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June 10, 1969 - Image 6

Resource type:
Michigan Daily, 1969-06-10

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Page Six


Tuesday, June 10, 1969



'The wall
SayI it ain't so..
... Broadway Joe
I mean, its only spring and all of a sudden, like a bolt from
the blue, Joe Namath retires.
Joe Namath, Broadway Joe, refused to bow before the forces
that be (i.e., the establishment) and hung up the 39 pads that.
protect his knees from blood thirsty Raiders and overdue Bills.
Broadway Joe, in a style not his own, damns the torpedoes
and then blows up his own ship.
If he stays out, it will be a huge loss for pro football (the
Jets' value reportedly dropped $5 million), the entire sports
world, and Eastern teeny boppers.
Namath was a unique species among the stars of the 60's.
He had a mind and was not afraid to speak it. He had style -
class - a gift for calling attention to himself and all that sur-
rounded him.
The Super Bowl was probably as much Broadway Joe as it
was the Jets. The Colts, -the super team, were favored by 20
points, and not even a devout armchair quarterback would
normally get aroused about a game that looked like an incred-
ible mismatch.
But apathy never stood a chance in the face of the pride
of Beaver Falls. He simply announced, "We'll beat 'em." Sud-
denly the Super Bowl, an afterthought liqueur for the satiated
football fan in its first two years, became a main course.
Many fans, I among them, were eager to see Namath clam-
med'up and the Jets sent back to the AFL licking their wounds.
Pro, football had temporarily lost its aura of automation and
had reverted td a game of mortals, and none proved more mor-
tal than the Colts.
MANY HAVE COMPARED Namath's retirement with simi-
lar gestures made by baseballers Donn Clendenon, Ken Harrel-
son and Maury Wills. Some compare it with the suspension of
Alex Karras and Paul Hornung for betting on pro games.
But by and large, there are very few coincidental points be-
tween these occurrences and the anguished decision of Namath
to quit.
The events surrounding the rise and fall of Muhammed Ali
offer a great many parallels with Namath's career. Ali was not
merely vocal. He possessed in his prime a plethora of prolific
polemics. 'Fly like a butterfly, sting like a bee' was the philo-
sophy of his tongue as well as his fists.
The small well of disgust aroused by his assault on penta-
meters crescended into a furious roar when he became a Black
Yet boxing owes Ali a debt. A series of deaths in the ring,
Mafia influence, a declining number of quality boxers, and sag-
ging attendance had the fight game on the ropes until the vocal
Louisville Lip lifted the sport to its feet.
Yet Ali never was a hero. In fact, he made Sonny Liston the
people's choice. At least Liston knew his place.
Boxing never appreciated what he did for the sport. He was
never called by his Muslim name, it was always Cassius Clay.
They never gave him credit for being the greatest heavyweight
of all time.
WITH BROADWAY JOE we may never have the chance to
be sure.
. Both Namath and Ali eventually got nailed for standing by
what they firmly believed right.
If courage of conviction can be measured by personal
sacrifice, a sacrifice that is Meore than just a monetary one,
Muhammed All makes most of us look like gutless hypocrites.
Broadway Joe's decision is perhaps not based on as deep
a principle as Ali's, but it still rests on the assumption that a
man should not have to act against his will.
When Commissioner Rozelle came storming into Bachelors
III like the Ajax White Knight, Joe declared himself to be clean
already, thanks just the same. Rozelle ordered Joe to clean up
and fearlessly shook his all-purifying lance. Nmath humbly
excused himself.'
Rozelle is kidding himself if he thinks that forcing Namath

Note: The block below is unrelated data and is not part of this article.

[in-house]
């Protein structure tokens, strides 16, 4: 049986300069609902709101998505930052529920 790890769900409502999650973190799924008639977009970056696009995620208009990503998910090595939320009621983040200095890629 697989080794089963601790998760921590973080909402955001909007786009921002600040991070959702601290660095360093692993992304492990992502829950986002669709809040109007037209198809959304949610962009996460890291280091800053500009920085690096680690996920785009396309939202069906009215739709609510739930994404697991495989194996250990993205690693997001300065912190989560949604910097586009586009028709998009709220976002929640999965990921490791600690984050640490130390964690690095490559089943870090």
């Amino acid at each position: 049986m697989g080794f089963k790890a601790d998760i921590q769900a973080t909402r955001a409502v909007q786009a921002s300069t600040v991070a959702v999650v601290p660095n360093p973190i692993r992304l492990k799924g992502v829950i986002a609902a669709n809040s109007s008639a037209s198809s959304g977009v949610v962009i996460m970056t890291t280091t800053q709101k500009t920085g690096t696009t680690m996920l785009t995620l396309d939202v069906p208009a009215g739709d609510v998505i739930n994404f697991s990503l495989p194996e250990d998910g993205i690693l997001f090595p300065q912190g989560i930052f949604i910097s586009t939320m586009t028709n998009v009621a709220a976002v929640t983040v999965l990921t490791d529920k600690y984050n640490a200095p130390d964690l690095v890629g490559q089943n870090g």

to sell his nightclub interest will help pro football move to purity,
just as the WBA was wrong when it stripped' Ali of his, title
in hopes of purifying boxing.
These ill-considered moves were both justified as being
essential for preserving the image of the sport involved. This is
a not overly subtle way of saying that football and boxing both
felt it essential to take action to insure the continued flow of
the almighty, All-American, middle class WASP d o 11 a r into
their pockets.
It does seem a little absurd for Rozelle to stand up and
play the game "J'accuse" when even the FBI announces Namath
is as clean as a whistle. Rozelle appears intent on becoming a

law unto himself in matters not his concern. What Joe Namath
or anyone else does in his private life is not anyone's concern
unless he goes beyond the bounds of the law.
If Broadway Joe comes back, I won't be surprised, and he
has swallowed his pride before, but let's face it, Namath is in-
teresting because he is unpredictable.
You've got to admire men like Namath and Ali. They have
chosen the road less traveled and are willing to live with the

Namath reiterates

aN Aa 7 44LLL-ICH FANS116:

1-ULIL UIG1iU1iL j

STATELINE, Nev. 3P) - Joe
Namath said yesterday nothing
had occurred that would cause
him to reconsider his decision to
quit pro football, but that he was
willing to discuss that matter with
National Football League commis-
sioner Pete Rozelle.
Namath, here to play in an in-
vitational golf tournament spon-
sored by a local casino, said he
had not talked to Rozelle since
he announced his retirement last
He indicated he would like to
discuss the matter with Rozelle
but "did not think Rozelle would
budge one inch."
Namath, who led the New York
Jets to an upset victory over the
Baltimore Colts in the Super Bowl
in January, announced his retire-
ment rather than sell his interest
in a New York City bar that Ro-
zelle said was frequented by,
His reply was a simple but em-+
phatic "no" when asked is he
would change his mind about re-
The only qestions that drew 1
"no comment" from Namath were
whether he was interested in
buying into one of Nevada's legal
casinos and whether he had ap-
plied to a Las Vegas bank for
money to do that.
Namath answered questions for
about 20 minutes at a news con-
ference after coming off the rain-
soaked Edgewood Tahoe golf
course. Hewore a blue rain slicker
and white striped trousers, a n d
twirled a drink in his hand.
The Jets quarterback said he
was "a little disappointed" with
the handling of the affair by the
Jets' front office.
Revealing some of the details
for the first time, he said that
about two months ago he had re-
reied from the Jets a list of un-
savory characters who supposedly
Russell grabs
long jump title
Ira Russell, Michigan's crack
broad jumper turned in his finest
performance of the year Saturday
and easily captured first place in
his specialty at the Central Colle-
giate Conference Championships